[Types-sig] A late entry
Thu, 16 Mar 2000 17:58:56 -0500 (EST)
font-lock is only one of the problems, and even it is only partially
driven by regexps. There are C primitives that handle things like
parsing over a string, comment, or s-expression. These cannot be
taught that a non-embedded unescaped tick opens a string sometimes but
not other times. Having actually implemented support for dual-comment
styles in a single buffer (i.e. /*...*/ and //...\n) I can tell you
that this stuff is really really tricky.
So somebody (not me :) is either going to have to rewrite the syntax
parsing model and primitives from scratch, or throw out anything that
actually uses the primitives. Font-locking is one thing, but there
may be more subtle breakages. I have no idea how well cperl-mode
handles this stuff, but they've already been down that road.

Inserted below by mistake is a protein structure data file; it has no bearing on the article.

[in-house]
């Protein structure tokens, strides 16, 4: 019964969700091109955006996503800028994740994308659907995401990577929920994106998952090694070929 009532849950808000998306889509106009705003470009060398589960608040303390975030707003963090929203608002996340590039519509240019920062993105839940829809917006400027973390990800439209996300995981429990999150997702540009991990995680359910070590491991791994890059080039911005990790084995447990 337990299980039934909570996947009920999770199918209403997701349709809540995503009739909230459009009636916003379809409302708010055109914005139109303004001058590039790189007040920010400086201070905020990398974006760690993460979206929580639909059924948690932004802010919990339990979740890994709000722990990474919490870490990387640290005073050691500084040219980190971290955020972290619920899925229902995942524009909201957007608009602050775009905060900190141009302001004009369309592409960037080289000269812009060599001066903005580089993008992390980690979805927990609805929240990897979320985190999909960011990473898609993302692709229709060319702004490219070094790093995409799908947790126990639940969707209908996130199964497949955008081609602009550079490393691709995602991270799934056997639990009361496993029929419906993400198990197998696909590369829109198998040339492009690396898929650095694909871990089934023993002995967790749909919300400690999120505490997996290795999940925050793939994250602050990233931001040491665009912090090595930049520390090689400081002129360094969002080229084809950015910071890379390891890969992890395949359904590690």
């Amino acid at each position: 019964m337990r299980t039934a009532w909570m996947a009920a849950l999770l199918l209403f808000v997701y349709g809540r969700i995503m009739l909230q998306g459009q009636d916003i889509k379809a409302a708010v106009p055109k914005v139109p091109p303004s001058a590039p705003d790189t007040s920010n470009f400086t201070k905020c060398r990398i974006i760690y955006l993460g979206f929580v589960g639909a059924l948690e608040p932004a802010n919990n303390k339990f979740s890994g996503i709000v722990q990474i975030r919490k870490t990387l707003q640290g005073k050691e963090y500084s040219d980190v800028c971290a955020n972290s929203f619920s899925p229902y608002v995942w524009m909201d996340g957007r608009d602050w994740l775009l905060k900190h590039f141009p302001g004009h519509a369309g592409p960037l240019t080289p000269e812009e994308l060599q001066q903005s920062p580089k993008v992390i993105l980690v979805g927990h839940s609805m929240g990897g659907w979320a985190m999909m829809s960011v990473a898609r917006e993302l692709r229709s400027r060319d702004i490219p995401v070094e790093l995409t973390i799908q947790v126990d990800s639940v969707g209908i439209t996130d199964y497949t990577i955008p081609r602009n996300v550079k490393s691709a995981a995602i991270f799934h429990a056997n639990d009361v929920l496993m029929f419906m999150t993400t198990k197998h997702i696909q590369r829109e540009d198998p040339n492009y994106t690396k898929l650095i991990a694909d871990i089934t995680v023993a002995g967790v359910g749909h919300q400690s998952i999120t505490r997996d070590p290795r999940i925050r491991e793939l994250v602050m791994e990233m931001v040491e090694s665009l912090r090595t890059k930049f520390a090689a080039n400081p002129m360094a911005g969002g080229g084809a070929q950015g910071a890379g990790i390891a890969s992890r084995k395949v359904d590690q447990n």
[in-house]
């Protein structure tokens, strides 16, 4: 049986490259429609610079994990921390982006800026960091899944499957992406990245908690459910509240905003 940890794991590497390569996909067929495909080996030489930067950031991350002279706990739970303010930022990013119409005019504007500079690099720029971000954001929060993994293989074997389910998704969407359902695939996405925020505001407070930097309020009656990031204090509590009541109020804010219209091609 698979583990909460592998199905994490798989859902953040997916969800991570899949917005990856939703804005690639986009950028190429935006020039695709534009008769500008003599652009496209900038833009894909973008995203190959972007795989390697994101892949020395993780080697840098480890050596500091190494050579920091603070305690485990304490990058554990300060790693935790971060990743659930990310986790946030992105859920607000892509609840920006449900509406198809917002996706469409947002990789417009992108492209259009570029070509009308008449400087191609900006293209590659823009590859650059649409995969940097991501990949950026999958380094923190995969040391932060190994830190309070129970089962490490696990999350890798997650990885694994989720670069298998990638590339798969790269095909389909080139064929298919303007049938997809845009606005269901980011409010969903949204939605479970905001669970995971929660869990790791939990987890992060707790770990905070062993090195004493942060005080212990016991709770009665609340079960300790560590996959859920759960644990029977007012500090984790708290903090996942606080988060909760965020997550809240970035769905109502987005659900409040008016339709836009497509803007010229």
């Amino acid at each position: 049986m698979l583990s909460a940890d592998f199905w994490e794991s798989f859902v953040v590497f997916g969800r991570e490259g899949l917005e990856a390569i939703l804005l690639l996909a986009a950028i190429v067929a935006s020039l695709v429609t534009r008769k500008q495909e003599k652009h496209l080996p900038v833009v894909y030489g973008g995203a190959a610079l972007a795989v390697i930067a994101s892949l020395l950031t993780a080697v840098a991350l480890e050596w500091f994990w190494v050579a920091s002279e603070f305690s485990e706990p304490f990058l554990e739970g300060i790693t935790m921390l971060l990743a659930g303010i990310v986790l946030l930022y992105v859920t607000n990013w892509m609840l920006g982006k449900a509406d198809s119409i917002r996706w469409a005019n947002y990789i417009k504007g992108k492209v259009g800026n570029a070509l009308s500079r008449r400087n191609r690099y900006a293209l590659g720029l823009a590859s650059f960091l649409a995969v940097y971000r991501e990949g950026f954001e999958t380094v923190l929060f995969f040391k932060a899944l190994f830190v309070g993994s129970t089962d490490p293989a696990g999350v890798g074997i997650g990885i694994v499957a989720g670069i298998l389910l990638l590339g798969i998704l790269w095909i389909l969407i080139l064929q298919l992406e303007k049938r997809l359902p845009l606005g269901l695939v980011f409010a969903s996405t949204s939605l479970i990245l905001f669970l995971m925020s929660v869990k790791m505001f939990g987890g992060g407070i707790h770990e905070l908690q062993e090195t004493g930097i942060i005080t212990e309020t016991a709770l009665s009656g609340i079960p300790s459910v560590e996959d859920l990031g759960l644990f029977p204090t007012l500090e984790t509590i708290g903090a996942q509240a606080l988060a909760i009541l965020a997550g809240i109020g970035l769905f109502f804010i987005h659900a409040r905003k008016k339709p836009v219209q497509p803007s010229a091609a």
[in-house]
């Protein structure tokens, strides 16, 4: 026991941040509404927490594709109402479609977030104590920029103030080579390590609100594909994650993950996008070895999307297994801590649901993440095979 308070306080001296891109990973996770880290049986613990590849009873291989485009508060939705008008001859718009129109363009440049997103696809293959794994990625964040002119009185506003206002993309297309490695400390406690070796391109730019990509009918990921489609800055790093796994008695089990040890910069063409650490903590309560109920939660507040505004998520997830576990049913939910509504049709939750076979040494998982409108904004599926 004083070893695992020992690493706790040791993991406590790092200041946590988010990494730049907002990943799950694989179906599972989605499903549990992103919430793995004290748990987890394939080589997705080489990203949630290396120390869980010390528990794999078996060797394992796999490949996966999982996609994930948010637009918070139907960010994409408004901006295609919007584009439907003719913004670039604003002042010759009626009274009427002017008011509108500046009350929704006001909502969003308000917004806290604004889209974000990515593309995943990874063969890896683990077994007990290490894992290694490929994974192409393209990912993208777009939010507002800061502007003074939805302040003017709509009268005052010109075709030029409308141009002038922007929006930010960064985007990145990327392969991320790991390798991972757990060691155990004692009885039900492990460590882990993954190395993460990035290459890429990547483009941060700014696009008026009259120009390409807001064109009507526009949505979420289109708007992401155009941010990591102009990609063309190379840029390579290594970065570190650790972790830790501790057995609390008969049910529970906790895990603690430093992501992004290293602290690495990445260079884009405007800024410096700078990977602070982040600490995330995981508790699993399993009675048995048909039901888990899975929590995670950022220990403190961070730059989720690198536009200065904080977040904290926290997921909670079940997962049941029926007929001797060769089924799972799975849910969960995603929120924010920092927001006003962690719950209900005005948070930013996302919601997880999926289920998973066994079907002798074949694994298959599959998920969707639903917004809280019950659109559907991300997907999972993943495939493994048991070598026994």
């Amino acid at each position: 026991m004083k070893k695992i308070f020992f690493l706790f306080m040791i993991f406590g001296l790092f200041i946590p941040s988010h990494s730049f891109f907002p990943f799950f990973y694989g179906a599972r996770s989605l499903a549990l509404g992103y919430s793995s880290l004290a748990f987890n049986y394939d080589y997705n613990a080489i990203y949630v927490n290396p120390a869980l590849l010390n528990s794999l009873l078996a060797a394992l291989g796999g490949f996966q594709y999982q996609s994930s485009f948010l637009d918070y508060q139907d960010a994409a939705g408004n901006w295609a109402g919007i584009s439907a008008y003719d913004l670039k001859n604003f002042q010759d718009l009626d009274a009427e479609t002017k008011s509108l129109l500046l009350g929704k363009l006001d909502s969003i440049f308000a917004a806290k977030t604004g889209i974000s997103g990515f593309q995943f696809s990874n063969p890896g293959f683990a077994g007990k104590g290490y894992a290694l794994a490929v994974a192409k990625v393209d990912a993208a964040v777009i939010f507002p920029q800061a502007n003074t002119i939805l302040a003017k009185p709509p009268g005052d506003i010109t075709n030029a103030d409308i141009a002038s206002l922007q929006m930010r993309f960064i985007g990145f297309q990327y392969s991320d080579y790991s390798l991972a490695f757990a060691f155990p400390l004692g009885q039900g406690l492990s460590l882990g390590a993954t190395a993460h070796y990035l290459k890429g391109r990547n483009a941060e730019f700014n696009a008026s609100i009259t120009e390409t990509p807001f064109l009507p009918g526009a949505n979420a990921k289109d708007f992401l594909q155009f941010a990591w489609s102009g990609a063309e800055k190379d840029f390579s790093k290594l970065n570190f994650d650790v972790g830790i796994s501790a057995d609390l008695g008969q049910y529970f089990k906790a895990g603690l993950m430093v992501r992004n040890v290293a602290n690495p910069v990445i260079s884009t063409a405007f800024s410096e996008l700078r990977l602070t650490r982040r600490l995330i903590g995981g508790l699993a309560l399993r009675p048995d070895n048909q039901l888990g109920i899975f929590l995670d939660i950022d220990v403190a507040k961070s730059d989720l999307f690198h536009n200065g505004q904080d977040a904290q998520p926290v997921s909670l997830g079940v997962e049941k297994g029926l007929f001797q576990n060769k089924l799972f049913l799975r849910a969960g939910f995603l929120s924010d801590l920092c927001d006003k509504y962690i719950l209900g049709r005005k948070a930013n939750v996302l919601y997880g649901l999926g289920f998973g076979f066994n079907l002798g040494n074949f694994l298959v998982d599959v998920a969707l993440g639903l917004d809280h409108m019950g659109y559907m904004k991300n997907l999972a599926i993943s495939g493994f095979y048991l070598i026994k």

You could also argue that Py3K shouldn't have to cater to a 20 year
old technology like Emacs, and you'd probably be right. I'd still
grumble though :) I'd also be interested in seeing what the IDLE
developers think about such syntax changes.
My prediction stands: it'll never get done, even if it were possible.
Meaning, I really don't think it's worth the effort, and I can't
imagine anybody actually spending the time to do it.
>>>>> "JV" == John Viega <John@list.org> writes:
JV> Now that might not be worth the effort, but I'd like to assume
JV> that the emacs problems can be fixed and are worth fixing to
JV> gain a syntax that's more natural to people who are actually
JV> familiar with this stuff. At least, let's please do that for
JV> the sake of discussing these concepts in this thread, because
JV> I get confused very easily :)
Sure! Use whatever notation makes sense for the current discussions.
You're first point is more interesting because I don't think /any/ of
these typing issues will seem natural to the vast majority of Python
hackers. I could be wrong, and besides you know my biases already, so
I'll shut up now :).